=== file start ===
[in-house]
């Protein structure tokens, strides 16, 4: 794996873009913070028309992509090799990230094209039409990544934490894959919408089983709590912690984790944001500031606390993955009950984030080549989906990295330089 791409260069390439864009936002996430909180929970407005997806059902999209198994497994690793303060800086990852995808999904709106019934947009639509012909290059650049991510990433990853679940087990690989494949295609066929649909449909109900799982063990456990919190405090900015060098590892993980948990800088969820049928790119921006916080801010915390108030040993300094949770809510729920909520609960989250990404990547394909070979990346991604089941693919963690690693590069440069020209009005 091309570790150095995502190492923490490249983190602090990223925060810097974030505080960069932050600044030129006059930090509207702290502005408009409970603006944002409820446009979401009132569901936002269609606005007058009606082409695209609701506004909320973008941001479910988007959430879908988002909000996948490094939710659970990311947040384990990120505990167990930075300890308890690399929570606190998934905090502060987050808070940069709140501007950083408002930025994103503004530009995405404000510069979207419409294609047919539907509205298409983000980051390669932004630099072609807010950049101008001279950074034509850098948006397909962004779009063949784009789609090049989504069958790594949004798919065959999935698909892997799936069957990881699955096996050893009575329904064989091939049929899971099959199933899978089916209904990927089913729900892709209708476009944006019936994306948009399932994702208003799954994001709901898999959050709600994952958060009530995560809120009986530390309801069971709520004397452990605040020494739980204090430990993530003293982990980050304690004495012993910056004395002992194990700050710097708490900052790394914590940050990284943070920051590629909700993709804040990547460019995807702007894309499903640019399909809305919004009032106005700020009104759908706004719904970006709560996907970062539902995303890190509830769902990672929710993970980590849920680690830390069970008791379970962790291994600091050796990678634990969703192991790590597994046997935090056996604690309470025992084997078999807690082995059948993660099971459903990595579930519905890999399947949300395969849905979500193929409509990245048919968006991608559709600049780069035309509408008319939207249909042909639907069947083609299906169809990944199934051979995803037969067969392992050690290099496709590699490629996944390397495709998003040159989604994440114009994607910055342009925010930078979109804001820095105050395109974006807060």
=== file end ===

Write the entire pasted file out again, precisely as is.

[in-house]
């Protein structure tokens, strides 16, 4: 794996873009913070028309992509090799990230094209039409990544934490894959919408089983709590912690984790944001500031606390993955009950984030080549989906990295330089 791409260069390439864009936002996430909180929970407005997806059902999209198994497994690793303060800086990852995808999904709106019934947009639509012909290059650049991510990433990853679940087990690989494949295609066929649909449909109900799982063990456990919190405090900015060098590892993980948990800088969820049928790119921006916080801010915390108030040993300094949770809510729920909520609960989250990404990547394909070979990346991604089941693919963690690693590069440069020209009005 091309570790150095995502190492923490490249983190602090990223925060810097974030505080960069932050600044030129006059930090509207702290502005408009409970603006944002409820446009979401009132569901936002269609606005007058009606082409695209609701506004909320973008941001479910988007959430879908988002909000996948490094939710659970990311947040384990990120505990167990930075300890308890690399929570606190998934905090502060987050808070940069709140501007950083408002930025994103503004530009995405404000510069979207419409294609047919539907509205298409983000980051390669932004630099072609807010950049101008001279950074034509850098948006397909962004779009063949784009789609090049989504069958790594949004798919065959999935698909892997799936069957990881699955096996050893009575329904064989091939049929899971099959199933899978089916209904990927089913729900892709209708476009944006019936994306948009399932994702208003799954994001709901898999959050709600994952958060009530995560809120009986530390309801069971709520004397452990605040020494739980204090430990993530003293982990980050304690004495012993910056004395002992194990700050710097708490900052790394914590940050990284943070920051590629909700993709804040990547460019995807702007894309499903640019399909809305919004009032106005700020009104759908706004719904970006709560996907970062539902995303890190509830769902990672929710993970980590849920680690830390069970008791379970962790291994600091050796990678634990969703192991790590597994046997935090056996604690309470025992084997078999807690082995059948993660099971459903990595579930519905890999399947949300395969849905979500193929409509990245048919968006991608559709600049780069035309509408008319939207249909042909639907069947083609299906169809990944199934051979995803037969067969392992050690290099496709590699490629996944390397495709998003040159989604994440114009994607910055342009925010930078979109804001820095105050395109974006807060």